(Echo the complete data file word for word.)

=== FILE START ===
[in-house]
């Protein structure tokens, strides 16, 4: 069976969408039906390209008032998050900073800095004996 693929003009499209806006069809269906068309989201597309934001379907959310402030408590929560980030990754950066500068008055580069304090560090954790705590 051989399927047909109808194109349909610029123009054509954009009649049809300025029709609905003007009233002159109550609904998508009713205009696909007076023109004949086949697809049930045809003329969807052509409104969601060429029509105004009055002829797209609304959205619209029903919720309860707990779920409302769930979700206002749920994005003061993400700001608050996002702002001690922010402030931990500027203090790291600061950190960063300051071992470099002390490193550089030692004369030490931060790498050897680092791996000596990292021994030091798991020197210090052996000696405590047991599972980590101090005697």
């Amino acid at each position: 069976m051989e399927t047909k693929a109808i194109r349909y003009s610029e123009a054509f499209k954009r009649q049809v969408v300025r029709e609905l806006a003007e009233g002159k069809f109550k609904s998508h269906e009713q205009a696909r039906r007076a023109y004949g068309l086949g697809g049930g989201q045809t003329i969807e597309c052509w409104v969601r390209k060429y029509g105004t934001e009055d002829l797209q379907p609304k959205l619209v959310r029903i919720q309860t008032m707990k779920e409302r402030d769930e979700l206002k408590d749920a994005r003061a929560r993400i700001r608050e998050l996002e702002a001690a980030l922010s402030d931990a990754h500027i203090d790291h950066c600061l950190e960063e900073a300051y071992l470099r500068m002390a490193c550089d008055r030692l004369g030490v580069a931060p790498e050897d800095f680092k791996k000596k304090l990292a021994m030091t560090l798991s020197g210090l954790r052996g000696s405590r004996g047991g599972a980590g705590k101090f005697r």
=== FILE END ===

[in-house]
């Protein structure tokens, strides 16, 4: 069976969408039906390209008032998050900073800095004996 693929003009499209806006069809269906068309989201597309934001379907959310402030408590929560980030990754950066500068008055580069304090560090954790705590 051989399927047909109808194109349909610029123009054509954009009649049809300025029709609905003007009233002159109550609904998508009713205009696909007076023109004949086949697809049930045809003329969807052509409104969601060429029509105004009055002829797209609304959205619209029903919720309860707990779920409302769930979700206002749920994005003061993400700001608050996002702002001690922010402030931990500027203090790291600061950190960063300051071992470099002390490193550089030692004369030490931060790498050897680092791996000596990292021994030091798991020197210090052996000696405590047991599972980590101090005697």
């Amino acid at each position: 069976m051989e399927t047909k693929a109808i194109r349909y003009s610029e123009a054509f499209k954009r009649q049809v969408v300025r029709e609905l806006a003007e009233g002159k069809f109550k609904s998508h269906e009713q205009a696909r039906r007076a023109y004949g068309l086949g697809g049930g989201q045809t003329i969807e597309c052509w409104v969601r390209k060429y029509g105004t934001e009055d002829l797209q379907p609304k959205l619209v959310r029903i919720q309860t008032m707990k779920e409302r402030d769930e979700l206002k408590d749920a994005r003061a929560r993400i700001r608050e998050l996002e702002a001690a980030l922010s402030d931990a990754h500027i203090d790291h950066c600061l950190e960063e900073a300051y071992l470099r500068m002390a490193c550089d008055r030692l004369g030490v580069a931060p790498e050897d800095f680092k791996k000596k304090l990292a021994m030091t560090l798991s020197g210090l954790r052996g000696s405590r004996g047991g599972a980590g705590k101090f005697r």